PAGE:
Dicterow will become a USC colleague when he joins the faculty in the fall. He said Midori attended a master class he gave on campus, recalling that she arrived straight from the airport after a long flight from Europe.
"That's the way she is. She has a lot of energy."
A focused intensity
It can be difficult to believe that Midori is already 41. At the same time, this former wunderkind has been famous for so long, it's hard to believe she's only 41.
Still physically petite, she could easily be confused for a student. But in terms of temperament, she has shed most traces of the woman-child "moppet" that her harsher critics called her during her youth.
If anything, Midori gives off the focused intensity of a mid-career workaholic who is wedded to her job. Her days usually begin at 6 a.m. — which is not the hour she arises, but the time she gets into her office at USC. She's usually still going well past midnight.
"Sometimes, I sleep a couple hours and do some work, and then go back to bed," she said.
Midori said she practices between four and six hours a day. "If I do less than four, the violin starts to get a little bit jealous," she said.
Most semesters, Midori spends a significant time away from campus on concert tours around the world. Her colleagues say that she makes every effort to fly back to L.A. in between concerts, even if it's just for a few days, and that she gets work done through email.
Midori lived in Santa Monica for a period after moving from New York. But four years ago, "I decided to go green and got rid of my car," she said. She now lives five minutes by foot from her office on campus.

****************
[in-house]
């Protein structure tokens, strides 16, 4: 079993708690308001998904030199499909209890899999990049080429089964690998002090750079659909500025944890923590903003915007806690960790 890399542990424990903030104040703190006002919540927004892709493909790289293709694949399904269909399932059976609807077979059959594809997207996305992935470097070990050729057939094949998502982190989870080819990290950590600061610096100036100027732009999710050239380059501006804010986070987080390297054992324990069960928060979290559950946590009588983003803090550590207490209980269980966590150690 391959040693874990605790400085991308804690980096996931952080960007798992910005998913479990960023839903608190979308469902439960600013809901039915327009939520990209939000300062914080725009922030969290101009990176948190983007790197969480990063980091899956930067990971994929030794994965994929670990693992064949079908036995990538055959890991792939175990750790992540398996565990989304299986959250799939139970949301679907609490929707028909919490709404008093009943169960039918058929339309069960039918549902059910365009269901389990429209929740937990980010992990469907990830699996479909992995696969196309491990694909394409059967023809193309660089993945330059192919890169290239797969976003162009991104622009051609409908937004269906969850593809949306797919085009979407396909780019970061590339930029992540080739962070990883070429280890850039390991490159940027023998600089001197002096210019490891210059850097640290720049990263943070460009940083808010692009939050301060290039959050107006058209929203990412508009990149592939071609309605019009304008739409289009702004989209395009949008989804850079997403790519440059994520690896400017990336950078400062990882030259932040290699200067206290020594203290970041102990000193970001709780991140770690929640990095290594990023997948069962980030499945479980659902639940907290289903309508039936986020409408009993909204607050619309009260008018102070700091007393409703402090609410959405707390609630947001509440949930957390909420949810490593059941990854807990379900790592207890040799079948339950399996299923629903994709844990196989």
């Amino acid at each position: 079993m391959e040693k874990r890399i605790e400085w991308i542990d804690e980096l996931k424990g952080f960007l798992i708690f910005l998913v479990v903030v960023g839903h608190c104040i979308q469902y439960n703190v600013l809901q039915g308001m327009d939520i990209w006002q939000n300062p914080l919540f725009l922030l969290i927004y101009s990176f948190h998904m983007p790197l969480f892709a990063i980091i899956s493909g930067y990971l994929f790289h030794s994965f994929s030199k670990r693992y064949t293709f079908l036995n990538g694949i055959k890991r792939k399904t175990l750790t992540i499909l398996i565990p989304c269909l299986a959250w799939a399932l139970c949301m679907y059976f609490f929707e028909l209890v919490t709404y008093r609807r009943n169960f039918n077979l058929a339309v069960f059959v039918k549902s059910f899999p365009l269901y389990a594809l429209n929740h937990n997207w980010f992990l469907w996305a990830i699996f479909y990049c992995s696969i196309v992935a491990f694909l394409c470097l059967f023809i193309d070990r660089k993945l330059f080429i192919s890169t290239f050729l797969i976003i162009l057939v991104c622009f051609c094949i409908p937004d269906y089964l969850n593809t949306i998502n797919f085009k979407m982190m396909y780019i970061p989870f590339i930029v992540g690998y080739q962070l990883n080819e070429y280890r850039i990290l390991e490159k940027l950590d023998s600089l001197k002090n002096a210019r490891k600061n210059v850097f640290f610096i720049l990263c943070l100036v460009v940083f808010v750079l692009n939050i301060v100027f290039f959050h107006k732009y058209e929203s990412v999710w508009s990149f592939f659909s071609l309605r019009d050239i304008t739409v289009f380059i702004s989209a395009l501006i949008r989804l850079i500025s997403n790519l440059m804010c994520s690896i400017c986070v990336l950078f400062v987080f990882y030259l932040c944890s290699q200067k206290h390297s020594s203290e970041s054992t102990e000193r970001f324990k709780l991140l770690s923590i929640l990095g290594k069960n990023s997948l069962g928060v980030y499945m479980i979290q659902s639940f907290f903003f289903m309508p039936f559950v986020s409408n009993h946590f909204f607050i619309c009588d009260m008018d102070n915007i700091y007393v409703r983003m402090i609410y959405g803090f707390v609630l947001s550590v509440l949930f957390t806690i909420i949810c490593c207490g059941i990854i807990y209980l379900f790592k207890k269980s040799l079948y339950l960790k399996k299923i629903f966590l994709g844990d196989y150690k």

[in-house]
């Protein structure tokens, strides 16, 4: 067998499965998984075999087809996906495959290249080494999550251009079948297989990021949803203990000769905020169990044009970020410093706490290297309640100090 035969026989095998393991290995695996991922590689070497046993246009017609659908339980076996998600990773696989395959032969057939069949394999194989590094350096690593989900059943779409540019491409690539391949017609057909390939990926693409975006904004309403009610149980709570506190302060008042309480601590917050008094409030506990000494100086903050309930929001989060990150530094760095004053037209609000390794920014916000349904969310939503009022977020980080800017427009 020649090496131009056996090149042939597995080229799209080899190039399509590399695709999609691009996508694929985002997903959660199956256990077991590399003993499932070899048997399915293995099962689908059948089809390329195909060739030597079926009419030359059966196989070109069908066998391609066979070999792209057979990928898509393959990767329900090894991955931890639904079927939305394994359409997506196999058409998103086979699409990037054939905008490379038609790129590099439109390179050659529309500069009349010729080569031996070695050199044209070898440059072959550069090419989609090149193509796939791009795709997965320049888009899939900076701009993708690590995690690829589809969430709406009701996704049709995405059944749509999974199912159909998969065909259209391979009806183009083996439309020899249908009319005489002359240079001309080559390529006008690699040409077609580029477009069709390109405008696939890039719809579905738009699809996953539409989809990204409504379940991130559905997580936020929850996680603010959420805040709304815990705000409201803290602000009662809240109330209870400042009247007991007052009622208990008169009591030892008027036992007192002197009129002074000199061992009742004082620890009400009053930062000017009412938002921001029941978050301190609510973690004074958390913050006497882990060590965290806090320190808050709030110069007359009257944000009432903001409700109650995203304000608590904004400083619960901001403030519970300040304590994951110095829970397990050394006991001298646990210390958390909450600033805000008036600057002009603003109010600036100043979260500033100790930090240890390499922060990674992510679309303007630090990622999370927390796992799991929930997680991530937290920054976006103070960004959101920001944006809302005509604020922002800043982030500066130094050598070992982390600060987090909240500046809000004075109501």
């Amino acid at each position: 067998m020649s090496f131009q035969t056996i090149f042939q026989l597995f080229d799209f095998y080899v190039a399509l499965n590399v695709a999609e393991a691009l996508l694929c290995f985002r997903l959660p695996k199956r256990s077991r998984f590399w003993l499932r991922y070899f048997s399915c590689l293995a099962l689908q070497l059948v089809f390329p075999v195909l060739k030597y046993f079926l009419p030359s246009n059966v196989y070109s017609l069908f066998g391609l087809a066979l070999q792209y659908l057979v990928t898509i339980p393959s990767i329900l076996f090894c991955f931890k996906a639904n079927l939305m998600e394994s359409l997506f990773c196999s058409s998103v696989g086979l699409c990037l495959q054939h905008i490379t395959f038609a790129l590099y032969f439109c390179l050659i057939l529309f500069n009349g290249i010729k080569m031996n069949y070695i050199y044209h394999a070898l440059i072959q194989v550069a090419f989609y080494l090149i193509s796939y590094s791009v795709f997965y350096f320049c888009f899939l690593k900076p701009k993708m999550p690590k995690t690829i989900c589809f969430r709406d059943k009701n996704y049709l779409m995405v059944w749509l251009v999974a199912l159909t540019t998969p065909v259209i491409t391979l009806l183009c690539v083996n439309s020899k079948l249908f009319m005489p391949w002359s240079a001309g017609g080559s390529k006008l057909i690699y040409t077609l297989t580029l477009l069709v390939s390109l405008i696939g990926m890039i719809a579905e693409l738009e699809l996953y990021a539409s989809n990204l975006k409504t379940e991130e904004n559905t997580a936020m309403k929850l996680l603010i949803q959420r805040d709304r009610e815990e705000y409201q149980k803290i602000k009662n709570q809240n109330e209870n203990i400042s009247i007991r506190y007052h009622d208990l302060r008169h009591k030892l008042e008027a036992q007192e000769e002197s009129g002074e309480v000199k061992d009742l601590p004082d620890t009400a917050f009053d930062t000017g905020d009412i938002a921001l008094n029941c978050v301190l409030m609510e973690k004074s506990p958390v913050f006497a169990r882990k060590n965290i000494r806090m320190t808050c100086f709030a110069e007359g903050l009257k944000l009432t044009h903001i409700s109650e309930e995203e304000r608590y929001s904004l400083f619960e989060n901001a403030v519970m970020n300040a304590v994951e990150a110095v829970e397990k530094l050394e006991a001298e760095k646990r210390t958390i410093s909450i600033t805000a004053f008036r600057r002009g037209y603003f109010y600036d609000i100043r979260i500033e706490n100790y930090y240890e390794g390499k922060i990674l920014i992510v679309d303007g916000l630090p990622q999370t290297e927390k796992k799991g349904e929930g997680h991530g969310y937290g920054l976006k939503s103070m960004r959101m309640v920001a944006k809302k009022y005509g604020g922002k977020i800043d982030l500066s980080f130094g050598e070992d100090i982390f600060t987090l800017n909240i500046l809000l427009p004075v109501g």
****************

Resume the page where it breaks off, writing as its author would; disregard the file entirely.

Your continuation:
Robert Cutietta, dean of the Thornton School, said Midori was initially hesitant about taking the job at USC.
"For two years, we kept approaching it and walking away from it," he recalled in a phone interview. "She was concerned about living in L.A., and balancing the job with her career. I didn't think she would say yes."
But Midori did say yes, and in the years since moving to L.A., she appears to have found a kind of career equilibrium. "I think she enjoys having the responsibility," said cellist Ralph Kirshbaum, also a professor at USC.
Even when she's on concert tours, "we're quite used to getting emails from her."
In person, Midori is talkative and amiable, but there are parts of her life that she clearly doesn't like to discuss. A question about the "child prodigy" label elicited a curt response: "I don't think much about it."
For this interview, she declined to open up about her private life except to say that she lives by herself.
"People are especially curious because I don't talk about it," she said.
Her reticence might have something to do with lingering public interest in the turbulent years in her 20s, when she battled anorexia and depression, resulting in a number of hospital stays.
Her personal difficulties were not made public at the time, but she later recounted them in her 2004 memoir, "Simply Midori," which has been published in German but not in English.
After recovering, she pursued a life outside music, studying psychology and gender studies at New York University. Her master's thesis was tellingly about pain research.